Top Articles

Background: An aesthetic concern of the upper third of the face that has a vascular basis are prominent temporal arteries. Often confused as being veins prominent temporal arteries create an irregular serpiginous pathway across the temples into the forehead. Temporal veins do exist but they are straighter and look distinctly different. They can occur in conijntion with prominent arteries but more commonly they usually appear separately.

Prominent temporal arteries share numerous common features. They are not congenital in origin and develop later in life often after weight loss or facial fat loss due to aging. They are seen more frequently in men than women due to the larger walled arteries. They dilate and have increased visibility in response to heat, sunlight, exercise and alcohol. They can occur unilaterally but most of the time are seen own both sides of the temples. Often one side is more severely affected with a more visible material pattern than the opposite side.

Having treated hundreds of prominent temporal arteries it has become apparent that there are some important anatomic differences in how they appear. Most commonly the takeoff of the primary feeding vessel is the anterior branch of the superficial temporal artery. This is a superior based or Type1 arterial prominence. In less common cases the primary feeding vessel or inflow from a branch off of the temporal artery in front of the ear. This is an inferiorly based or Type II arterial prominence. There usually is no evidence of a anterior branch of the superficial temporal artery. The differences between Type 1 and 2 arterial prominences are very visible and it will obviously change the proximal ligation location.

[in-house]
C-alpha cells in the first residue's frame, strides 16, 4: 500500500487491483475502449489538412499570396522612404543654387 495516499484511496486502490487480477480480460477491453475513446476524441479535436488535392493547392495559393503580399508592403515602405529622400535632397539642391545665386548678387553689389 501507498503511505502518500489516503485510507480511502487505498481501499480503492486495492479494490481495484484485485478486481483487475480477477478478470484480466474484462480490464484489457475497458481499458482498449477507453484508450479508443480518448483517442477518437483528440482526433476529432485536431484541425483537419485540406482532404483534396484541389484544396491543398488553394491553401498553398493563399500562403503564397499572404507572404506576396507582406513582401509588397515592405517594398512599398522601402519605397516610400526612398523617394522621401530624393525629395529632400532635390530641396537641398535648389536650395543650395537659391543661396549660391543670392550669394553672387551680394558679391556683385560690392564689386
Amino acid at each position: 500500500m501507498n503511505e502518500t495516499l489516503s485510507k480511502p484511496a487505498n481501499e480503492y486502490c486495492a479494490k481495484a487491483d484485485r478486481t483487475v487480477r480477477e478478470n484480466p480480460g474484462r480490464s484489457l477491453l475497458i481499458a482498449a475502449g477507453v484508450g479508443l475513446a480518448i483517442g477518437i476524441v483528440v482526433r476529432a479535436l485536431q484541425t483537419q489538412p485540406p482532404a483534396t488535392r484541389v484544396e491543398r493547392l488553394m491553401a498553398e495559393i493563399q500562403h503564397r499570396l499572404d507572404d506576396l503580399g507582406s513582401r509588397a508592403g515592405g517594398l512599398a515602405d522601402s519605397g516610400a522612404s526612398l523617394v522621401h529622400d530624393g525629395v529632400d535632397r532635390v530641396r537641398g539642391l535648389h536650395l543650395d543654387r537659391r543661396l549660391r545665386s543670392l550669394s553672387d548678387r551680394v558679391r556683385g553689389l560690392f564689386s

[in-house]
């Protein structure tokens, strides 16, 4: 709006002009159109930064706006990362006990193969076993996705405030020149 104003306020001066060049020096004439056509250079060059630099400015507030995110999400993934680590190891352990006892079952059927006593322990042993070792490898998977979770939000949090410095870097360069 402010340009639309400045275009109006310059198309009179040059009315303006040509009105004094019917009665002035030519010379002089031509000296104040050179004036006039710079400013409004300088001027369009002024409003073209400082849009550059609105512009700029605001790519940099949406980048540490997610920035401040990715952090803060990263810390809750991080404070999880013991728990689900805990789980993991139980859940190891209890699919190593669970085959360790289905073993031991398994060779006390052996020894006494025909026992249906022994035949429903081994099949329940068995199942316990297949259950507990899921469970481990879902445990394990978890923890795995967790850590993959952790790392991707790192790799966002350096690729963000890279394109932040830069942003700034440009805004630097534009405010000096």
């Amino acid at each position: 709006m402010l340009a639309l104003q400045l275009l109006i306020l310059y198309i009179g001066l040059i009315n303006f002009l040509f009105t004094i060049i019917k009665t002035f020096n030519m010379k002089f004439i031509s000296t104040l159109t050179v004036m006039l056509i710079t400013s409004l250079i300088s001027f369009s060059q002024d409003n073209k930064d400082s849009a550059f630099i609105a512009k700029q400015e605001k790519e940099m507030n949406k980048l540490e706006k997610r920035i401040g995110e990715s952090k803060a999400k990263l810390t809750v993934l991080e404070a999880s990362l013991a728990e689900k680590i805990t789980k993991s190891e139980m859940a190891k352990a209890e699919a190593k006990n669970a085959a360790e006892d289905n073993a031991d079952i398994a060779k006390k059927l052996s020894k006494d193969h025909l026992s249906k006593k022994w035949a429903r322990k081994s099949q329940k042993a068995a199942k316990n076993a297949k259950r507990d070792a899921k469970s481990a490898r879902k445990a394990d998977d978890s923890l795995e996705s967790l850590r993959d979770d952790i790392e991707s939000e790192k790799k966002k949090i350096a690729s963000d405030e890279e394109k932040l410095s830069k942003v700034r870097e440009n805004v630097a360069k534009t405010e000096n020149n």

Case Study: This older male developed very prominent temporal arteries after he lost weight. (20 lbs) They were more prominent on the left than the right but the arterial pattern was clearly a Type 2.

Under local anesthesia proximal ligation points were done at the anterior edge of the sideburn supplemented by three superior ligation points at the elbow on the left and two superior ligation points on the right.

At the completion of all ligation points a doppler is used to ensure that the arterial flow has been eliminated through the vessel pathway. If a signal is still heard anywhere along its course enough ligation points have not been done.

The difference between Type 1 and Type 2 temporal artery ligations is the location of the inflow. Most anatomic illustrations show the STA Y branch pattern of which the anterior  branch is the feeder vessel as seem at the anterior edge of the temporal hairline. Less frequently the inflow comes from a branch off of the main trunk of the temporal artery located on front of the ear. This is rarely shown in anatomic diagrams but is easily visible. This changes the most proximal ligation point to a low rather than a high location

Key Points:

1) Type 2 temporal artery prominences have a primary feeder from a low accessory branch of the temporal artery.

2) Type 2 temporal artery ligations require a primary ligation T the anterior side burn area. (low temporal region)

3) Two to three high temporal ligations are needed at the ‘elbow’ of the arterial prominences.

4) Ligating until there is complete absence of a doppler signal along the course of the prominent artery is the key to optimal long term elimination of arterial show.

Dr. Barry Eppley

World-Renowned Plastic Surgeon

Top Articles